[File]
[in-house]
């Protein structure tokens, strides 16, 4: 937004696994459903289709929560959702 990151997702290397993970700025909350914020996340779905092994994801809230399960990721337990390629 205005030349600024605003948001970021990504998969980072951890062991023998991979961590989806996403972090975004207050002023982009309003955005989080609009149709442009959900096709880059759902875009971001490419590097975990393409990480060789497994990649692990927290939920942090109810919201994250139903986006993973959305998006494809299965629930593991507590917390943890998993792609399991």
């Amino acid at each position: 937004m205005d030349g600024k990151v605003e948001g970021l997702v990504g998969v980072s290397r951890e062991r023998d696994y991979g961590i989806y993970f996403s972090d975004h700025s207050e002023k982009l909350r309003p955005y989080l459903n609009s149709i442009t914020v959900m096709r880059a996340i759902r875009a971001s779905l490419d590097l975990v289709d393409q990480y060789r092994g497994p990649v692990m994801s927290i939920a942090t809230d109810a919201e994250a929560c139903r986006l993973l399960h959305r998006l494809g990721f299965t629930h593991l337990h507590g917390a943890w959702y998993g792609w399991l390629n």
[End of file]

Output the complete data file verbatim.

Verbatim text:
[in-house]
């Protein structure tokens, strides 16, 4: 937004696994459903289709929560959702 990151997702290397993970700025909350914020996340779905092994994801809230399960990721337990390629 205005030349600024605003948001970021990504998969980072951890062991023998991979961590989806996403972090975004207050002023982009309003955005989080609009149709442009959900096709880059759902875009971001490419590097975990393409990480060789497994990649692990927290939920942090109810919201994250139903986006993973959305998006494809299965629930593991507590917390943890998993792609399991």
């Amino acid at each position: 937004m205005d030349g600024k990151v605003e948001g970021l997702v990504g998969v980072s290397r951890e062991r023998d696994y991979g961590i989806y993970f996403s972090d975004h700025s207050e002023k982009l909350r309003p955005y989080l459903n609009s149709i442009t914020v959900m096709r880059a996340i759902r875009a971001s779905l490419d590097l975990v289709d393409q990480y060789r092994g497994p990649v692990m994801s927290i939920a942090t809230d109810a919201e994250a929560c139903r986006l993973l399960h959305r998006l494809g990721f299965t629930h593991l337990h507590g917390a943890w959702y998993g792609w399991l390629n």